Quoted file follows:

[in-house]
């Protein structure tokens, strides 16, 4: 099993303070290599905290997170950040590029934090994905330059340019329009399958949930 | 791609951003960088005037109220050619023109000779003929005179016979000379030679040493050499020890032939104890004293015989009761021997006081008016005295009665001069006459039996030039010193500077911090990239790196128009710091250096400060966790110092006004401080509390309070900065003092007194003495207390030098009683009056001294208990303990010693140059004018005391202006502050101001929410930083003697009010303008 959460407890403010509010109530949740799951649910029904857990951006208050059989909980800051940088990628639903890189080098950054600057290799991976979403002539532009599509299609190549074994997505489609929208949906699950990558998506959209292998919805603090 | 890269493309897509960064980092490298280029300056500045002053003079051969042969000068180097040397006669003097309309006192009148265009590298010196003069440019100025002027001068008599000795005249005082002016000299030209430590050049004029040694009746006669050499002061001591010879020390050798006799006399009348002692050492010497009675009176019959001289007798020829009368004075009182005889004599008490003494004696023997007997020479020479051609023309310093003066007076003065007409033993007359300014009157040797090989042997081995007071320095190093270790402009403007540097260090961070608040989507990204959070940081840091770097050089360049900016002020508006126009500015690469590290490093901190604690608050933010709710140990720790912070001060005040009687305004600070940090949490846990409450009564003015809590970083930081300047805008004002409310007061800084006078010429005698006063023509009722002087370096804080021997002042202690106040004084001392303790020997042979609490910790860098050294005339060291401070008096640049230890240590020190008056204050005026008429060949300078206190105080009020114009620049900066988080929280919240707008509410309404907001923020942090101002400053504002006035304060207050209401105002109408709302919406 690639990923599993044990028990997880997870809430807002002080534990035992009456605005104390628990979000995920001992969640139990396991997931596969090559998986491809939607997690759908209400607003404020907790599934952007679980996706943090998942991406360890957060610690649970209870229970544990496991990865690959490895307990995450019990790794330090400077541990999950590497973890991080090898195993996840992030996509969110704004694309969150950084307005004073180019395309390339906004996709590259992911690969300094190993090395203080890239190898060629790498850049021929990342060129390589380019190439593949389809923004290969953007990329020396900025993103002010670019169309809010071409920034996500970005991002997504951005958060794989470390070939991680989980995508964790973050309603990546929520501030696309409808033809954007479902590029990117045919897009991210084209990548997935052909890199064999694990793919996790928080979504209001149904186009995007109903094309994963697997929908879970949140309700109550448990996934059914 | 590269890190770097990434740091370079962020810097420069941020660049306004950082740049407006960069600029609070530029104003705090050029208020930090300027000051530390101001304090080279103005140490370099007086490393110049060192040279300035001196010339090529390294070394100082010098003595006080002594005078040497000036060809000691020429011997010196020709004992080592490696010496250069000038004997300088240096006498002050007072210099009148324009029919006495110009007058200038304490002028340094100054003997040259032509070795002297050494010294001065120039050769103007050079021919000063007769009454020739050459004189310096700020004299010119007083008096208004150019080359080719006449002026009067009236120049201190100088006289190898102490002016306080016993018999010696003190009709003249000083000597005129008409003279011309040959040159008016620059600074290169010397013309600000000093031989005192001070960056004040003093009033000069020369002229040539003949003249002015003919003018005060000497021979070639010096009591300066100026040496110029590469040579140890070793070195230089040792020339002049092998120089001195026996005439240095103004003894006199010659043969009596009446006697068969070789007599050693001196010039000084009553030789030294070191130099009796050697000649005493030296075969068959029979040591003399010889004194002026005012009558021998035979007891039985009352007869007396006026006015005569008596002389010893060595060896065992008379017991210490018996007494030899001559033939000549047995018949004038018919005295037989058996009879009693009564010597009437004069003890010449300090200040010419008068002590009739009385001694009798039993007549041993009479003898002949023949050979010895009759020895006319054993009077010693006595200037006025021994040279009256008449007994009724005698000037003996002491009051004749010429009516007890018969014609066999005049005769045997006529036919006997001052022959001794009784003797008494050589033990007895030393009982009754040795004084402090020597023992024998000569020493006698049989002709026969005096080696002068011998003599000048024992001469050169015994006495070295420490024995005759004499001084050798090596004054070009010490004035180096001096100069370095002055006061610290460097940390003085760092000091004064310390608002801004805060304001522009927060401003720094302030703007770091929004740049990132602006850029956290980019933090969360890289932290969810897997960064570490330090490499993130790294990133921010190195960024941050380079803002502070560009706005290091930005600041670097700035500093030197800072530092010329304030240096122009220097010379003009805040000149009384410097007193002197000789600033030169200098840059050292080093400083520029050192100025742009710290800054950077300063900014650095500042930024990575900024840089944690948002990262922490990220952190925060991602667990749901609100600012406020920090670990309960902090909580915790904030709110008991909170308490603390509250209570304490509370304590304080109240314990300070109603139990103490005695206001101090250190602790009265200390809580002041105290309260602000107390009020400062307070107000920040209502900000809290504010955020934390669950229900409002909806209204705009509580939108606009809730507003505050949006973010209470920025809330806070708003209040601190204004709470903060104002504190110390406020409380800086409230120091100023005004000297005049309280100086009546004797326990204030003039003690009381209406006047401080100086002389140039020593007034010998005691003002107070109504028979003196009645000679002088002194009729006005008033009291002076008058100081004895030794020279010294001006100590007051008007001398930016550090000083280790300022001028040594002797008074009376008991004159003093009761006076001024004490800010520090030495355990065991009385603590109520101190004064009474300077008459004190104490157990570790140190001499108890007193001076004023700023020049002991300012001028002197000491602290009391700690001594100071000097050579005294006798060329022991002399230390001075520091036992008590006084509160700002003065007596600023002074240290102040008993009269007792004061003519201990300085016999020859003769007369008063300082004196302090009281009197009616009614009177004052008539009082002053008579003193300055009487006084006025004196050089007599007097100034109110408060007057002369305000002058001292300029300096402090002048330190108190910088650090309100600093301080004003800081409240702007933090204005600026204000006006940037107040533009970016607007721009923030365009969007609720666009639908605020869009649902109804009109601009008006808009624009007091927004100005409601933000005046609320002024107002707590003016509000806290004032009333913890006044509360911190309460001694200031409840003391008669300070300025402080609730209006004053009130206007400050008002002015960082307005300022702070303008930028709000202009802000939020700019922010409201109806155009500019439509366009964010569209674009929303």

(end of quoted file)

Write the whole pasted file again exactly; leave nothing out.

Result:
[in-house]
């Protein structure tokens, strides 16, 4: 099993303070290599905290997170950040590029934090994905330059340019329009399958949930 | 791609951003960088005037109220050619023109000779003929005179016979000379030679040493050499020890032939104890004293015989009761021997006081008016005295009665001069006459039996030039010193500077911090990239790196128009710091250096400060966790110092006004401080509390309070900065003092007194003495207390030098009683009056001294208990303990010693140059004018005391202006502050101001929410930083003697009010303008 959460407890403010509010109530949740799951649910029904857990951006208050059989909980800051940088990628639903890189080098950054600057290799991976979403002539532009599509299609190549074994997505489609929208949906699950990558998506959209292998919805603090 | 890269493309897509960064980092490298280029300056500045002053003079051969042969000068180097040397006669003097309309006192009148265009590298010196003069440019100025002027001068008599000795005249005082002016000299030209430590050049004029040694009746006669050499002061001591010879020390050798006799006399009348002692050492010497009675009176019959001289007798020829009368004075009182005889004599008490003494004696023997007997020479020479051609023309310093003066007076003065007409033993007359300014009157040797090989042997081995007071320095190093270790402009403007540097260090961070608040989507990204959070940081840091770097050089360049900016002020508006126009500015690469590290490093901190604690608050933010709710140990720790912070001060005040009687305004600070940090949490846990409450009564003015809590970083930081300047805008004002409310007061800084006078010429005698006063023509009722002087370096804080021997002042202690106040004084001392303790020997042979609490910790860098050294005339060291401070008096640049230890240590020190008056204050005026008429060949300078206190105080009020114009620049900066988080929280919240707008509410309404907001923020942090101002400053504002006035304060207050209401105002109408709302919406 690639990923599993044990028990997880997870809430807002002080534990035992009456605005104390628990979000995920001992969640139990396991997931596969090559998986491809939607997690759908209400607003404020907790599934952007679980996706943090998942991406360890957060610690649970209870229970544990496991990865690959490895307990995450019990790794330090400077541990999950590497973890991080090898195993996840992030996509969110704004694309969150950084307005004073180019395309390339906004996709590259992911690969300094190993090395203080890239190898060629790498850049021929990342060129390589380019190439593949389809923004290969953007990329020396900025993103002010670019169309809010071409920034996500970005991002997504951005958060794989470390070939991680989980995508964790973050309603990546929520501030696309409808033809954007479902590029990117045919897009991210084209990548997935052909890199064999694990793919996790928080979504209001149904186009995007109903094309994963697997929908879970949140309700109550448990996934059914 | 590269890190770097990434740091370079962020810097420069941020660049306004950082740049407006960069600029609070530029104003705090050029208020930090300027000051530390101001304090080279103005140490370099007086490393110049060192040279300035001196010339090529390294070394100082010098003595006080002594005078040497000036060809000691020429011997010196020709004992080592490696010496250069000038004997300088240096006498002050007072210099009148324009029919006495110009007058200038304490002028340094100054003997040259032509070795002297050494010294001065120039050769103007050079021919000063007769009454020739050459004189310096700020004299010119007083008096208004150019080359080719006449002026009067009236120049201190100088006289190898102490002016306080016993018999010696003190009709003249000083000597005129008409003279011309040959040159008016620059600074290169010397013309600000000093031989005192001070960056004040003093009033000069020369002229040539003949003249002015003919003018005060000497021979070639010096009591300066100026040496110029590469040579140890070793070195230089040792020339002049092998120089001195026996005439240095103004003894006199010659043969009596009446006697068969070789007599050693001196010039000084009553030789030294070191130099009796050697000649005493030296075969068959029979040591003399010889004194002026005012009558021998035979007891039985009352007869007396006026006015005569008596002389010893060595060896065992008379017991210490018996007494030899001559033939000549047995018949004038018919005295037989058996009879009693009564010597009437004069003890010449300090200040010419008068002590009739009385001694009798039993007549041993009479003898002949023949050979010895009759020895006319054993009077010693006595200037006025021994040279009256008449007994009724005698000037003996002491009051004749010429009516007890018969014609066999005049005769045997006529036919006997001052022959001794009784003797008494050589033990007895030393009982009754040795004084402090020597023992024998000569020493006698049989002709026969005096080696002068011998003599000048024992001469050169015994006495070295420490024995005759004499001084050798090596004054070009010490004035180096001096100069370095002055006061610290460097940390003085760092000091004064310390608002801004805060304001522009927060401003720094302030703007770091929004740049990132602006850029956290980019933090969360890289932290969810897997960064570490330090490499993130790294990133921010190195960024941050380079803002502070560009706005290091930005600041670097700035500093030197800072530092010329304030240096122009220097010379003009805040000149009384410097007193002197000789600033030169200098840059050292080093400083520029050192100025742009710290800054950077300063900014650095500042930024990575900024840089944690948002990262922490990220952190925060991602667990749901609100600012406020920090670990309960902090909580915790904030709110008991909170308490603390509250209570304490509370304590304080109240314990300070109603139990103490005695206001101090250190602790009265200390809580002041105290309260602000107390009020400062307070107000920040209502900000809290504010955020934390669950229900409002909806209204705009509580939108606009809730507003505050949006973010209470920025809330806070708003209040601190204004709470903060104002504190110390406020409380800086409230120091100023005004000297005049309280100086009546004797326990204030003039003690009381209406006047401080100086002389140039020593007034010998005691003002107070109504028979003196009645000679002088002194009729006005008033009291002076008058100081004895030794020279010294001006100590007051008007001398930016550090000083280790300022001028040594002797008074009376008991004159003093009761006076001024004490800010520090030495355990065991009385603590109520101190004064009474300077008459004190104490157990570790140190001499108890007193001076004023700023020049002991300012001028002197000491602290009391700690001594100071000097050579005294006798060329022991002399230390001075520091036992008590006084509160700002003065007596600023002074240290102040008993009269007792004061003519201990300085016999020859003769007369008063300082004196302090009281009197009616009614009177004052008539009082002053008579003193300055009487006084006025004196050089007599007097100034109110408060007057002369305000002058001292300029300096402090002048330190108190910088650090309100600093301080004003800081409240702007933090204005600026204000006006940037107040533009970016607007721009923030365009969007609720666009639908605020869009649902109804009109601009008006808009624009007091927004100005409601933000005046609320002024107002707590003016509000806290004032009333913890006044509360911190309460001694200031409840003391008669300070300025402080609730209006004053009130206007400050008002002015960082307005300022702070303008930028709000202009802000939020700019922010409201109806155009500019439509366009964010569209674009929303």